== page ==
The Ancient World Collection
Indo-Scythia after c. 58 BC





Coin Details

Origin/Country: ANCIENT - GREEK EMPIRES (6th CENT BC - 5th CENT AD) INDO-SCYTHIANS Azes I/II, after c.58 BC
Design Description: Indo-Scythian Tetradrachm
Item Description: AR Tetradrachm Indo-scythians rv Zeus w/scepter obv king on horse
Full Grade: NGC MS Strike: 5/5 Surface: 4/5
Owner: Kohaku

Set Details

Custom Sets: The Ancient World Collection
Competitive Sets: This coin is not competing in any sets.
Research: NGC Coin Price Guide

Owner Comments:

Indo-Scythians is the appellation given to the group of Scythians (Sakas) who, starting sometime around mid-2nd century BC, settled lands in south central Asia around the Indus river and along the Ratnakara coast (today called the Indian Ocean).

Records of the first important Saka king, Maues, date back to early through mid 1st century BC. Maues conquered various Indo-Greek territories, gradually assimilating much of north-western modern-day India. Maues also started minting coins, typically based on the Indian square standard, and also incorporating Grecian and Buddhist elements.

This coin was produced several decades later, probably under King Azes I (c. 57 BC – c. 35 BC), who founded a calendar scheme known as the Azes era. The coin is a distinctive one produced by Azes. On the obverse is the King himself, with standard and spear, a fitting representation for the ruler of former nomads. The epithet here is in Kharoshthi and roughly translates: “King of Kings Azes the Great.” The words on the verso convey the same exact meaning, except now the text is in Greek, reflecting the influence of Grecian culture. It is interesting to note that both the King and Zues are using a hand gesture, probably an imitation of the Protection Buddha (raised right hand).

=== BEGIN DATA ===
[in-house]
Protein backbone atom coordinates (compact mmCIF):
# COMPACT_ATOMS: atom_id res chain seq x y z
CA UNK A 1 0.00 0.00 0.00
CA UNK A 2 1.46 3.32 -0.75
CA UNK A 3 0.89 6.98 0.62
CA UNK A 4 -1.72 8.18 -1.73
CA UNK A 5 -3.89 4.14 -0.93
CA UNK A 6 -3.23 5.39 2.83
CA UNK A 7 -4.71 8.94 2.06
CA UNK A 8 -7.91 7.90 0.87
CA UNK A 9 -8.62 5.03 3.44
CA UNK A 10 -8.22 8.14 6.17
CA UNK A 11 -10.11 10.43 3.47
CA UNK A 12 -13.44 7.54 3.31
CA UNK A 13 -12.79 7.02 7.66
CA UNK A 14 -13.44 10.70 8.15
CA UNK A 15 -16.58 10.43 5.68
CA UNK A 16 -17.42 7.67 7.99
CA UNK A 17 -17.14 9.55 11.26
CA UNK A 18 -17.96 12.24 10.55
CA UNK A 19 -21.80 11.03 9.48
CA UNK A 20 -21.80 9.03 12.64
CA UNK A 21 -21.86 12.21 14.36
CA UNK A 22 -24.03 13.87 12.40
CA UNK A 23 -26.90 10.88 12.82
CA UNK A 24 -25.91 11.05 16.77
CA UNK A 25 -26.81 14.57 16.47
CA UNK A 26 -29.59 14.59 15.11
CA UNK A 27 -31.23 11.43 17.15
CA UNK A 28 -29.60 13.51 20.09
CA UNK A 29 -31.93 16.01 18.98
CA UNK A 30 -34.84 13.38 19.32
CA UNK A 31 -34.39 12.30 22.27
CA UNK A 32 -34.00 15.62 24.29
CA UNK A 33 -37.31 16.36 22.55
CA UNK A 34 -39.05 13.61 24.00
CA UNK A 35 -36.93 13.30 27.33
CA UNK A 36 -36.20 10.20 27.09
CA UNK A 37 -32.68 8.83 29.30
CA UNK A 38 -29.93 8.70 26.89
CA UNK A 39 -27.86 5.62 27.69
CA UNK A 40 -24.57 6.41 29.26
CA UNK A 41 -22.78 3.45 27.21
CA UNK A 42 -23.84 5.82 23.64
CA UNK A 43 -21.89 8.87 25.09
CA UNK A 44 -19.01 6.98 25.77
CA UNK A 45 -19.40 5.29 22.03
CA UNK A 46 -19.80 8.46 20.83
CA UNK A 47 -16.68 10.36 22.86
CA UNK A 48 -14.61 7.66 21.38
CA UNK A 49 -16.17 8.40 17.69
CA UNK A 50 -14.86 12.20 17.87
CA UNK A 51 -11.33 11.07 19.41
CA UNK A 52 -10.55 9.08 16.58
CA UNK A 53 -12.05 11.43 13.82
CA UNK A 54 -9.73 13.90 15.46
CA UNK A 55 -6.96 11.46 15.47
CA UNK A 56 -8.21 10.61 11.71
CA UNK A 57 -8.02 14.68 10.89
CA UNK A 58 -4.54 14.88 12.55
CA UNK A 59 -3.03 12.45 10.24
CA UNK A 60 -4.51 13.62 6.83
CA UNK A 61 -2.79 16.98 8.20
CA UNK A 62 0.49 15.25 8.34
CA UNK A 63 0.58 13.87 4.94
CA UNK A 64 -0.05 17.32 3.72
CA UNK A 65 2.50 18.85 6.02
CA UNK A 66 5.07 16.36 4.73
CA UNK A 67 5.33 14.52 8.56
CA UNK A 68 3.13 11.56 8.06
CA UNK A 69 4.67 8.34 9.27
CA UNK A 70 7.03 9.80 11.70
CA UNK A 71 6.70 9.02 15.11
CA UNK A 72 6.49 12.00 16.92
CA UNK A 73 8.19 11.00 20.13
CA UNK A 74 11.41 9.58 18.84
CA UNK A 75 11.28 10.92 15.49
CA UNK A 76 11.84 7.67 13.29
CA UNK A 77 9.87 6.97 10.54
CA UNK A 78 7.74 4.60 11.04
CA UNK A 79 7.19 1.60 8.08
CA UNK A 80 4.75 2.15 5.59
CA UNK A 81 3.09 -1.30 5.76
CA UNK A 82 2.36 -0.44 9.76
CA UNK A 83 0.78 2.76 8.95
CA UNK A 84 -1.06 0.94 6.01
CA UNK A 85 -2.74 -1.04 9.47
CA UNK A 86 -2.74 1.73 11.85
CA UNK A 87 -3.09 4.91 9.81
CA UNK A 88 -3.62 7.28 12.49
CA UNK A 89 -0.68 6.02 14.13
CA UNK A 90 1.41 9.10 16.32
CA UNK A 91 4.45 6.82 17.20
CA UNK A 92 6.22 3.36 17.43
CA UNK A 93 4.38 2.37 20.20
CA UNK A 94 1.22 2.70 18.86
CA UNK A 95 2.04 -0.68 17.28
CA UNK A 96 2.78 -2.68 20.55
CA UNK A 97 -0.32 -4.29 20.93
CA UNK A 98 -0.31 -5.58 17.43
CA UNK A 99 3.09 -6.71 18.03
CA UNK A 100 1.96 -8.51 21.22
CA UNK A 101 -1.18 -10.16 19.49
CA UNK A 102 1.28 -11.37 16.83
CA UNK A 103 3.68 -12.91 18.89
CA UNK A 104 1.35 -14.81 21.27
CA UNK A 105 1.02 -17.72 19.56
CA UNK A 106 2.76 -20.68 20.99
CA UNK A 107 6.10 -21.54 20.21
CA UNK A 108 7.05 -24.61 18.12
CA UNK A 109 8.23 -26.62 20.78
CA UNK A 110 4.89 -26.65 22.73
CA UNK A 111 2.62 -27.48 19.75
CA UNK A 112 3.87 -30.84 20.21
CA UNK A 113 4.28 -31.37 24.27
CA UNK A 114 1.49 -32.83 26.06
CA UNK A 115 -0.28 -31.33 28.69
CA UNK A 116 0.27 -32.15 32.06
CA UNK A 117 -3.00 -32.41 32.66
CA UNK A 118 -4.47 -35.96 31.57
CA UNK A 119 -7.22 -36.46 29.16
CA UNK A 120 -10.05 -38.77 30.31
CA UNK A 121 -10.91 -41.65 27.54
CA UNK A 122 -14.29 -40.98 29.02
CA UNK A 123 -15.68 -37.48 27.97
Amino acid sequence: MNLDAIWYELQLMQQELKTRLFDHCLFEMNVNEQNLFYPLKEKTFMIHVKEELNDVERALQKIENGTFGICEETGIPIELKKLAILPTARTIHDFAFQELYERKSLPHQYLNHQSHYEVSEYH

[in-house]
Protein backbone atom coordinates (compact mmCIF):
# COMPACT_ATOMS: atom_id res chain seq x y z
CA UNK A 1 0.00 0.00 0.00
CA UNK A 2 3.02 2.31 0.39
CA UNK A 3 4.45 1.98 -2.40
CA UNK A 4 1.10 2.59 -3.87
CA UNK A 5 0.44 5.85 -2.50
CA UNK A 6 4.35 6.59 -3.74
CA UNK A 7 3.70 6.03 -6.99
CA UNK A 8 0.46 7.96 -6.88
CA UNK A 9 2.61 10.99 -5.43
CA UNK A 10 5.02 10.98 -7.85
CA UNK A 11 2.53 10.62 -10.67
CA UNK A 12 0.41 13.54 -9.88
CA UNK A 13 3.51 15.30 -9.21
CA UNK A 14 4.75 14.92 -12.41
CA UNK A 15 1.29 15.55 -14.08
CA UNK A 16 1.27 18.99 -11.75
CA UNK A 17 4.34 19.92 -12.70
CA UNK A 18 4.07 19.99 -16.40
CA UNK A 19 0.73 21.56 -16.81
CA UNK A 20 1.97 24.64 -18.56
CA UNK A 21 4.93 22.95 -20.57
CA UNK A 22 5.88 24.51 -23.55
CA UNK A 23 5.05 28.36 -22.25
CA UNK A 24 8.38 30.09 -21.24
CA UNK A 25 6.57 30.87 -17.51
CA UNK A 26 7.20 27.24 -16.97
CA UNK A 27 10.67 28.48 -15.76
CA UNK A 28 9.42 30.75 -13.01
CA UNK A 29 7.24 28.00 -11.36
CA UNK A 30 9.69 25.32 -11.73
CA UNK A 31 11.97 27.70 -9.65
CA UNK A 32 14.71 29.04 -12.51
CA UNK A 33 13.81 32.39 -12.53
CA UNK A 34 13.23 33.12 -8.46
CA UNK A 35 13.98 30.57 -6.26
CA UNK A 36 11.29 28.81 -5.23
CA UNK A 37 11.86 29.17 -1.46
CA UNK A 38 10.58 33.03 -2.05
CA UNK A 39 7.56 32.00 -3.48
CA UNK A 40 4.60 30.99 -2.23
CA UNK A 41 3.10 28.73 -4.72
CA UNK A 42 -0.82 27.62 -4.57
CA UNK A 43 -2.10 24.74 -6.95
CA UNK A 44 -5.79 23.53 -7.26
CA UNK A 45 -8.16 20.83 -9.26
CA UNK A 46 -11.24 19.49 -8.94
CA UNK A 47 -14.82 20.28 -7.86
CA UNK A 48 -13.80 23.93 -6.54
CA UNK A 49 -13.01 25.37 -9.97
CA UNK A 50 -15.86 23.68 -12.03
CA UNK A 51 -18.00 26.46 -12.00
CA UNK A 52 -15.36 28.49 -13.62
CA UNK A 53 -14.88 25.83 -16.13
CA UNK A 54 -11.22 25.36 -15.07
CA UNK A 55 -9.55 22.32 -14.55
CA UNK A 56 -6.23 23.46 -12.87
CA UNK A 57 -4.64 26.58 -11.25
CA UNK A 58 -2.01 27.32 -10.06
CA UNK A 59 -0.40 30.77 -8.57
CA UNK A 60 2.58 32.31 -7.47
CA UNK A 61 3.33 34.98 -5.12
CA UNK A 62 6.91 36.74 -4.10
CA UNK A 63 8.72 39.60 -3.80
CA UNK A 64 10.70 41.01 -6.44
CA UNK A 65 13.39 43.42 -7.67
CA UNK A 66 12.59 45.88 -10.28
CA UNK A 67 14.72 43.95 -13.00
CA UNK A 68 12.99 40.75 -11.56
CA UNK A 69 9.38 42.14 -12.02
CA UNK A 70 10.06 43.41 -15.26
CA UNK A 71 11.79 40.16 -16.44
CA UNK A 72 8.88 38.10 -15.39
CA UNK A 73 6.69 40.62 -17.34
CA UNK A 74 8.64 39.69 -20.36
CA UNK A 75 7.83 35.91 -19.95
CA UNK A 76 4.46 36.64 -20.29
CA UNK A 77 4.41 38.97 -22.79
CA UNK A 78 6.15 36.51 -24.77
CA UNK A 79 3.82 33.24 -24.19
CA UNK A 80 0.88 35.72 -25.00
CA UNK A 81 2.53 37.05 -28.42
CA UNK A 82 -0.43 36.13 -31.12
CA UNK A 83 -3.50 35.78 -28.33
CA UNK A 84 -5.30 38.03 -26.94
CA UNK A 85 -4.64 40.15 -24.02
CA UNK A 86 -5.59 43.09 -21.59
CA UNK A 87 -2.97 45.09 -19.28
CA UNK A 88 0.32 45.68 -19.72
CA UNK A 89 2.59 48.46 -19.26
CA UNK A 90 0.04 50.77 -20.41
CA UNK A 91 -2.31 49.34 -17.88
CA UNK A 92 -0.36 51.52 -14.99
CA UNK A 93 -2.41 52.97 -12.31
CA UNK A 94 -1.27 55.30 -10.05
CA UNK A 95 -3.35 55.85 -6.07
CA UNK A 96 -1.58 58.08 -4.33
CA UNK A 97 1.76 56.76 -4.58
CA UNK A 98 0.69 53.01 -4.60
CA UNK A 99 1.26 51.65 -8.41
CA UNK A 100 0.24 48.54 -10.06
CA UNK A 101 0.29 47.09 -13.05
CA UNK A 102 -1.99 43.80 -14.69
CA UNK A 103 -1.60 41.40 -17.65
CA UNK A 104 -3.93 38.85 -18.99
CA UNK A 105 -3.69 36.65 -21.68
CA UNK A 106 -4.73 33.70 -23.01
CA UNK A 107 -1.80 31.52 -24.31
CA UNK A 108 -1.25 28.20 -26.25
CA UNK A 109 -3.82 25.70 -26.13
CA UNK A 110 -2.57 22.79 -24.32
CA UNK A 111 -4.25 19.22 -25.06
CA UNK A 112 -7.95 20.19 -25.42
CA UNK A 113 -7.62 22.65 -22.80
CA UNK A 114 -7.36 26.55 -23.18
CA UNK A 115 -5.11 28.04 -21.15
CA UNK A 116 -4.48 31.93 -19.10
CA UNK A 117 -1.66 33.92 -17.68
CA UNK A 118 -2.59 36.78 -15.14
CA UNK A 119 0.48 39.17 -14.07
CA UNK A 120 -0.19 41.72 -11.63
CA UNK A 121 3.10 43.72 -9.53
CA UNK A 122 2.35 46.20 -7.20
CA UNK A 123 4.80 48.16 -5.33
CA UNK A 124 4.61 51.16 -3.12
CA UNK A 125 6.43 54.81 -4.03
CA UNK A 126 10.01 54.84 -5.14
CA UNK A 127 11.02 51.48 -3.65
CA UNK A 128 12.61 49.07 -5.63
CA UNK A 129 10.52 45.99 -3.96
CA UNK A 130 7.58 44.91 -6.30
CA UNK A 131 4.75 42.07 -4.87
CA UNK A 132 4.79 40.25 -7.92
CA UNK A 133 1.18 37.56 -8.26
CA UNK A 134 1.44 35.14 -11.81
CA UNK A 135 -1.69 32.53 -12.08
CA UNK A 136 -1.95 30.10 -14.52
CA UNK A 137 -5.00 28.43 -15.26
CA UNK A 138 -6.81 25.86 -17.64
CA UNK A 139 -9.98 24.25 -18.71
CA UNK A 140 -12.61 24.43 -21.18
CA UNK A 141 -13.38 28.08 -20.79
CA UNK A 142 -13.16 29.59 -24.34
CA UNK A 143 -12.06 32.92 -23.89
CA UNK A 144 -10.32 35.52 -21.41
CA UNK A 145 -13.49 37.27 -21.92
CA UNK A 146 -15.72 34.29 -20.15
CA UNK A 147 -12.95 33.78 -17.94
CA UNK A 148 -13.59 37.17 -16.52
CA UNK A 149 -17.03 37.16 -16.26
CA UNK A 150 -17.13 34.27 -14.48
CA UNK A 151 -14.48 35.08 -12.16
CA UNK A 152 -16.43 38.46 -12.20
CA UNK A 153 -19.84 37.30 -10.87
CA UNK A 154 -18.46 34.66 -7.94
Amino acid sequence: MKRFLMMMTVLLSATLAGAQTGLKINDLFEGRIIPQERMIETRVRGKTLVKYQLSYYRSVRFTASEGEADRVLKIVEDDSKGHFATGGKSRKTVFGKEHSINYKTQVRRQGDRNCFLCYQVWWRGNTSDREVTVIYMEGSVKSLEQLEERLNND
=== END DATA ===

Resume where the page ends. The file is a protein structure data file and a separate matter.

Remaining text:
Azes was successful in ruling and protecting his kingdom, at least for a while. From around the time this coin was minted until the turn of the millennium, the Indo-Scythian Empire was at its height, covering an area of about 1.5 million square kilometers. Like other ancient civilizations that preceded it in the fertile Indus valley, the Indo-Scythians would eventually fade. Over a few centuries, Saka influence declined, and Indo-Scythian rule in northwestern India was completely broken in late 3rd century BC when the last Western Satrap, Rudrasimha III, was defeated by Chandragupta II of the Gupta Empire.

Coin Details: INDO-SCYTHIANS, Azes I/II, after c. 58 BC, AR Tetradrachm (9.52 g), NGC Grade: MS, Strike: 5/5, Surface: 4/5, Obverse: King on horse, Reverse: Zeus with scepter. Reference: Similar to ACW 2272.

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